Serial window breaker enters mental health court program

Serial window breaker enters mental health court program

DECATUR — Howard D. Lovelady, the baseball bat-wielding serial breaker from the windows of Masonic temples in central Illinois, has pleaded guilty to criminal damage charges.

The plea was the price of a plea deal that saw Lovelady, 29, accepted into Macon County Circuit Court’s mental health court program. Lovelady, who left behind a damage bill of more than $25,000 after his outbursts, will avoid jail and even a criminal record if he completes all court-ordered mental health treatment and other behavioral requirements strict.

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Sworn affidavits filed by Decatur police said Lovelady launched a series of vandalism attacks on the Masonic Temple in downtown Decatur and a temple in Blue Mound in January and February.

He had smashed several windows and doors and was caught shortly after. Decatur police report he was released on bail from the Macon County Jail on March 22, and the following night showed up outside the Decatur Temple and ripped an air conditioner from a window.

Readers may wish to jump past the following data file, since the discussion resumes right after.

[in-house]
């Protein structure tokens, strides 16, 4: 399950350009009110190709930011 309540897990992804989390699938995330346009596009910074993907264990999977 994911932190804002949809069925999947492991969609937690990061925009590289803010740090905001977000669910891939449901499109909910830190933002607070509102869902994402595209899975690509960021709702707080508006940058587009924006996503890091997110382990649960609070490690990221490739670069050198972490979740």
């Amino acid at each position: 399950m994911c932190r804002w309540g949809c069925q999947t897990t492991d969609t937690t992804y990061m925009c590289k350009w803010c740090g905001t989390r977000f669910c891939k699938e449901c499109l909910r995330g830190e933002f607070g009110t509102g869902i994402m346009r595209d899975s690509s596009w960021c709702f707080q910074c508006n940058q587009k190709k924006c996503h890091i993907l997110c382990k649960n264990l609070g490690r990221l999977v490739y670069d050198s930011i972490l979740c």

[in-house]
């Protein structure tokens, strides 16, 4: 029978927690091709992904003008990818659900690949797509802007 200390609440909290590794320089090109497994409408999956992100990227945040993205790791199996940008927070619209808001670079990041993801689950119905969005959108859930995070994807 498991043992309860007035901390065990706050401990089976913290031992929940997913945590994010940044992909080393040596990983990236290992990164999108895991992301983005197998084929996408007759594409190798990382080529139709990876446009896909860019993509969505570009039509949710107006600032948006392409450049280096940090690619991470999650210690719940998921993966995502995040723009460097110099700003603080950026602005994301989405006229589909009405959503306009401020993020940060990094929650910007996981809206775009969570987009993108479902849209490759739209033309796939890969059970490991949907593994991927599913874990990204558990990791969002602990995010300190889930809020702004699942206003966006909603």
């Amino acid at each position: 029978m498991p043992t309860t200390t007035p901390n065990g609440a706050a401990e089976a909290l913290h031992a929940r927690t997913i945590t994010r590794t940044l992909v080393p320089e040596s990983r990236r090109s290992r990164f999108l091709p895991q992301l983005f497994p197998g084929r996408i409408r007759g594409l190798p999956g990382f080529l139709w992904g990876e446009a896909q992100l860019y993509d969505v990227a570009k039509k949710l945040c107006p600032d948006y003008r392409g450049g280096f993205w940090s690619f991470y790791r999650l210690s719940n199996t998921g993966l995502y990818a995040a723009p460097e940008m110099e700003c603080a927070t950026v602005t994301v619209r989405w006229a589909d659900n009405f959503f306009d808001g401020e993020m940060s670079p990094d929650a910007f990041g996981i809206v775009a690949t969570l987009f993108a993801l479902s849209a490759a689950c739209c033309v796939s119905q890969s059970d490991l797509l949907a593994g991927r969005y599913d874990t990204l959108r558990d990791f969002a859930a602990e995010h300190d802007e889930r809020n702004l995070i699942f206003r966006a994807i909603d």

A close up of a set of badly damaged doors at the Decatur Masonic Temple. The repair bill for damage to all doors and windows in the building is estimated at over $25,000.

Tony Reid

A temple staff member who confronted Lovelady said he had bricks in his hand and walked around the building several times. “(The staff member) said…Howard was making fun of him saying things like ‘You won’t do anything,'” an affidavit said.

Blue Mound Police Chief Chad Lamb later told the Herald & Review that Lovelady was the prime suspect in a series of temple window smashes, not only in Decatur and Blue Mound, but also in the temples of Mattoon, Arcola and Springfield.

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Lovelady appeared in court on Monday and told Judge Phoebe Bowers he was pleading guilty to two counts of criminal damage; one charge was for damages over $500 and the other over $10,000. Four other charges of criminal damage were later dismissed along with charges of criminal trespass and disorderly conduct.

Bowers warned Lovelady that if he opted out of the mental health court program, he would have to return to the regular criminal justice system where his guilty pleas carry penalties of up to five years in prison.

“You have to be in court when they tell you to be in court, you have to keep all your appointments, don’t miss them…” Bowers said. She told him he had to be “completely honest” with the court and admit any issues he had, such as falling into drug use.

“So keep us posted and we’ll try to help you as best we can, but you have to participate,” Bowers told Lovelady. The judge then ordered the accused’s release from Macon County Jail, where he has been held since July 6.

Contact Tony Reid at (217) 421-7977. Follow him on Twitter: @TonyJReid

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